Picnic in the Park in Arad

Picnic in the Park in Arad

We went back to our hotel in Arad after we left the Dead Sea to shower, check out and head back to Tel Aviv for our evening flight to the United States. The early morning start gave us plenty of time to have an evening in Tel Aviv and catch the sunset.

Before leaving Arad, we stopped at the Russian deli to buy lunch. My husband’s co-worker had gifted him a loaf of bread made by his brother who owns a bakery in Haifa. We purchased cheese, meats and mustard spread and had a picnic in a park. The food was as delicious as it looked in the deli case. 

When we arrived in Tel Aviv we: drank cocktails at one of the top bars in the world (Imperial); watched the sunset on the beach; and ate our final meal of delicious turkey shawarma at a hole-in-the-wall eatery before heading the airport. And that was the end of our trip (other than the ride home).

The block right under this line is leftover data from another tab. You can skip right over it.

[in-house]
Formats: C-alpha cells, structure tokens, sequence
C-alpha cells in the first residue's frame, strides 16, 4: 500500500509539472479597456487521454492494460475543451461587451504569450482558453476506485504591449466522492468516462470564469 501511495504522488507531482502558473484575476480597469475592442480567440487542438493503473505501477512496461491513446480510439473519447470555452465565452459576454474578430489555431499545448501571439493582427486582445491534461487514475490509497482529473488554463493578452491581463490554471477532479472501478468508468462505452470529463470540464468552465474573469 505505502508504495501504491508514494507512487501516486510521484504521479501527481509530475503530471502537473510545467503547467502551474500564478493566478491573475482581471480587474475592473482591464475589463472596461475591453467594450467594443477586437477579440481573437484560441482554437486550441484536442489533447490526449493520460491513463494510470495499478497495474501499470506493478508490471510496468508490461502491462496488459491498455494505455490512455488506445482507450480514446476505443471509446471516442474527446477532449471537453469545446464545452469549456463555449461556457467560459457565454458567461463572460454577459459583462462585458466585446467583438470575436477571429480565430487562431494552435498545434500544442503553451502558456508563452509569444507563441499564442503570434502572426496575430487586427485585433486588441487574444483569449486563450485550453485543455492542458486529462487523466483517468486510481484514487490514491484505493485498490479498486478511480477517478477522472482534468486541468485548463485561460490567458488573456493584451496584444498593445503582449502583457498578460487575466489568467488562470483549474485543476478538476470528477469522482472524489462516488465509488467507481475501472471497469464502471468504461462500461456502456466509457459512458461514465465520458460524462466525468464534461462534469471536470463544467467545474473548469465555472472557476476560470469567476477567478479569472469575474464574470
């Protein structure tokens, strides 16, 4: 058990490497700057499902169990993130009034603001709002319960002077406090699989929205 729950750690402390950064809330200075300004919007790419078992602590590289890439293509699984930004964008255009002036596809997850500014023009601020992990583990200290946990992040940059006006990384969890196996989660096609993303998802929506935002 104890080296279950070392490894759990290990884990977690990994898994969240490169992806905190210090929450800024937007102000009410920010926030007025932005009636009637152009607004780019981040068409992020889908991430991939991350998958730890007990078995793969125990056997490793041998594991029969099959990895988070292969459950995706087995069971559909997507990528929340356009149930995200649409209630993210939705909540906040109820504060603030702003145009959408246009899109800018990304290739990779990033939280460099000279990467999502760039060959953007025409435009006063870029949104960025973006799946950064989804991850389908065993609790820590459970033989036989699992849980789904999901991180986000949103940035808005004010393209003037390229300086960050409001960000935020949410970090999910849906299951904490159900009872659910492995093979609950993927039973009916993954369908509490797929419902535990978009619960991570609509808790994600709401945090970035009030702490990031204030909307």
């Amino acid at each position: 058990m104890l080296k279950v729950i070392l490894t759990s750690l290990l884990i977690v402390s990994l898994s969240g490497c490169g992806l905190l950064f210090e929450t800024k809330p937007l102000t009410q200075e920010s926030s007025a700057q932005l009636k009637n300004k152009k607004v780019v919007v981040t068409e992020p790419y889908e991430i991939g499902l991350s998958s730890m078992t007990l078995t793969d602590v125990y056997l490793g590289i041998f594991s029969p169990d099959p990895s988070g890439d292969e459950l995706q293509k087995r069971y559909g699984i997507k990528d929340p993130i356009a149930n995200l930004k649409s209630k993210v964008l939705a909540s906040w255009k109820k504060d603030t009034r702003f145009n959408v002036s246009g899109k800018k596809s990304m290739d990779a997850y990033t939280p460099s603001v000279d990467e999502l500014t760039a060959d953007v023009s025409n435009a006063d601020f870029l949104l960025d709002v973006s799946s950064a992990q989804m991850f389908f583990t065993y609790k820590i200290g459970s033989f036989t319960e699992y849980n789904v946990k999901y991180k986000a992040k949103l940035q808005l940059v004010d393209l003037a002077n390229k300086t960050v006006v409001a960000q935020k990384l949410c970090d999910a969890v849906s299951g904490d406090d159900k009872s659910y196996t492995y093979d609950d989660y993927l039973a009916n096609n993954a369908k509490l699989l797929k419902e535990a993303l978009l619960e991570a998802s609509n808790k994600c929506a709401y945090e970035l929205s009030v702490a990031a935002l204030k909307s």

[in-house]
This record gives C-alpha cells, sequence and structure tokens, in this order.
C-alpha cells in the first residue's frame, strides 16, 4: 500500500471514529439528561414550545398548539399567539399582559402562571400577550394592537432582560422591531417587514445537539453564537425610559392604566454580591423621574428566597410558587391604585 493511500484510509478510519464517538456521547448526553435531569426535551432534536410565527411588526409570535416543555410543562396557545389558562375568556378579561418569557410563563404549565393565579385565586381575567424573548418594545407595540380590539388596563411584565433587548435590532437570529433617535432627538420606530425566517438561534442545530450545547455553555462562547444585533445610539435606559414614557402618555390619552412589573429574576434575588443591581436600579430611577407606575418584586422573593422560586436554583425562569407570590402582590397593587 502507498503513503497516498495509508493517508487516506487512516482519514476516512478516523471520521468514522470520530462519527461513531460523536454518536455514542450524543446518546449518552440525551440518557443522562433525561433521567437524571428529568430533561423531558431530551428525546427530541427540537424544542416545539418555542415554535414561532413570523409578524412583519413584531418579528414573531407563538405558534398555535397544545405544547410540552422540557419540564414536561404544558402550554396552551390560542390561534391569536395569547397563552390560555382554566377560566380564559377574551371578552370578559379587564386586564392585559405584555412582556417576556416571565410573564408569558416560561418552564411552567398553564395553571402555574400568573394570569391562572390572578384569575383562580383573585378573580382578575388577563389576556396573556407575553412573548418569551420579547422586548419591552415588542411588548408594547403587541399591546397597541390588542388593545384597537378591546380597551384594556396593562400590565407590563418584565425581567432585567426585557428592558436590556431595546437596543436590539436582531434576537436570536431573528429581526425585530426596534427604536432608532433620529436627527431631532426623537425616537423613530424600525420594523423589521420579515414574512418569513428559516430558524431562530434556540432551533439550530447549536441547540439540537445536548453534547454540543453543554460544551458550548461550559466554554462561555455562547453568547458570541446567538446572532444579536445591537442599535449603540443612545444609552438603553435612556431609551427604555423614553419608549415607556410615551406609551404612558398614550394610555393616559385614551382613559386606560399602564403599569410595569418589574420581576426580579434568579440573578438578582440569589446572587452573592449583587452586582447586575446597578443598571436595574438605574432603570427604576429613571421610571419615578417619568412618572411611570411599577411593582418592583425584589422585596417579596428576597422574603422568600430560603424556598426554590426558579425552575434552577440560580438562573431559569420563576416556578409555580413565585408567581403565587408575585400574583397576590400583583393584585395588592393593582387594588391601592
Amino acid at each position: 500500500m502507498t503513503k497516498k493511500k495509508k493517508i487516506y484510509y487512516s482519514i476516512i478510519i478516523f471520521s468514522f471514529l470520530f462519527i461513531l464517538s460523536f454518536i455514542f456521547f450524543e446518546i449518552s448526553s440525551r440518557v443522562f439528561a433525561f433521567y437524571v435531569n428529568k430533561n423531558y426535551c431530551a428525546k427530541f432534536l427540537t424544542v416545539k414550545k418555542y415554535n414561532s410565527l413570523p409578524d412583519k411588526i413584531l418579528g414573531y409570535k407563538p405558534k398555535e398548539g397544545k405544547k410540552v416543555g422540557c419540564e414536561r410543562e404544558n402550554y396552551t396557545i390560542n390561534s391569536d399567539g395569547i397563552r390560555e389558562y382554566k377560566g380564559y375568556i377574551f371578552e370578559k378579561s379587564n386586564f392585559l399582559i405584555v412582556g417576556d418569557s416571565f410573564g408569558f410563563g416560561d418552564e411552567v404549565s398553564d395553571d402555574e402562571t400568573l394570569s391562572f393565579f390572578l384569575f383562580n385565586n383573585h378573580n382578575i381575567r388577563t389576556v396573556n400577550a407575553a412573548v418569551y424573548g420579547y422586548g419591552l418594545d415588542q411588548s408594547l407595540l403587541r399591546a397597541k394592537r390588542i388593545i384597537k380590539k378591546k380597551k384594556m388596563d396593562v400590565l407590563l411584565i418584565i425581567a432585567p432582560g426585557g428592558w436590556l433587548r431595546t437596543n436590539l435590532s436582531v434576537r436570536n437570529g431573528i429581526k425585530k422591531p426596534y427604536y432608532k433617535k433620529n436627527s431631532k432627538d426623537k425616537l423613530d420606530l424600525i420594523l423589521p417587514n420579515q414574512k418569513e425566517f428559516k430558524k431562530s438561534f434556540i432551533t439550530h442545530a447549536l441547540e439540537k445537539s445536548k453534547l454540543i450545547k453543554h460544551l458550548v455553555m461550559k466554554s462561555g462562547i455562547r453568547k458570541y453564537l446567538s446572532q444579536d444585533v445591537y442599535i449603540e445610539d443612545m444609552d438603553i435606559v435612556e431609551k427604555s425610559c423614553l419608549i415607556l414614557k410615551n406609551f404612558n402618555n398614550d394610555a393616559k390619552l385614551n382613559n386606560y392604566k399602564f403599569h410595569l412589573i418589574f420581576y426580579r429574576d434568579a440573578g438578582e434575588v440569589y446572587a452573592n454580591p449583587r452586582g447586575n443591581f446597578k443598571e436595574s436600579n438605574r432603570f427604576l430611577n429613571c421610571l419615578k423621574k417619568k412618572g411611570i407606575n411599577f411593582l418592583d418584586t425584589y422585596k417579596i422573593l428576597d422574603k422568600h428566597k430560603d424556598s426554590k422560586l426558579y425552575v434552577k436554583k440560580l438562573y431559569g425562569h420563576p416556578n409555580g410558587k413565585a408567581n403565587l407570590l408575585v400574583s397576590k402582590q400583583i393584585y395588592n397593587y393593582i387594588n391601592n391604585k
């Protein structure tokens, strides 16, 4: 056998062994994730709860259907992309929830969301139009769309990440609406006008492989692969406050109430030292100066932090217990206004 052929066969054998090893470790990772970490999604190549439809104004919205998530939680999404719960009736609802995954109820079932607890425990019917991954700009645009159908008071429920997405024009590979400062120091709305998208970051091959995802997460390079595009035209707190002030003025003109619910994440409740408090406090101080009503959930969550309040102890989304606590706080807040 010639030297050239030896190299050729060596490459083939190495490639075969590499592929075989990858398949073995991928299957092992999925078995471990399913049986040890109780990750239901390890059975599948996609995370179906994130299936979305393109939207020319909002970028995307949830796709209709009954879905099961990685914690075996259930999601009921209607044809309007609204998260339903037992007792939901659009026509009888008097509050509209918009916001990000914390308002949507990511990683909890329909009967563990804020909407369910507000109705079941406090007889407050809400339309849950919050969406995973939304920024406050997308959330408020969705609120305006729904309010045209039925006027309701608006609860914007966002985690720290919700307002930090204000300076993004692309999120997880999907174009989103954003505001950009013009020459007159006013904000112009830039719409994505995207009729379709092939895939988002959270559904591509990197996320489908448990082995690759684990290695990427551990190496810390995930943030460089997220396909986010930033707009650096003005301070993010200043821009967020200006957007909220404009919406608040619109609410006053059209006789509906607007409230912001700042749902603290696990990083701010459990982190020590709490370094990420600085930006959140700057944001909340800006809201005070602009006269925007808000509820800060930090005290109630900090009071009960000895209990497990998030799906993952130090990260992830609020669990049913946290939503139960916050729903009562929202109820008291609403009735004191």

This post is a series about travel to Israel and Jordan, from February 24, 2017 to March 5, 2017. They are posted in order of the trip itinerary.

Dash back to this site soon for more about travel and food adventures. Please also subscribe via email. Contact me here or on Facebook, Twitter or Instagram if you have any questions or comments about your travel or mine.

 

View this Gallery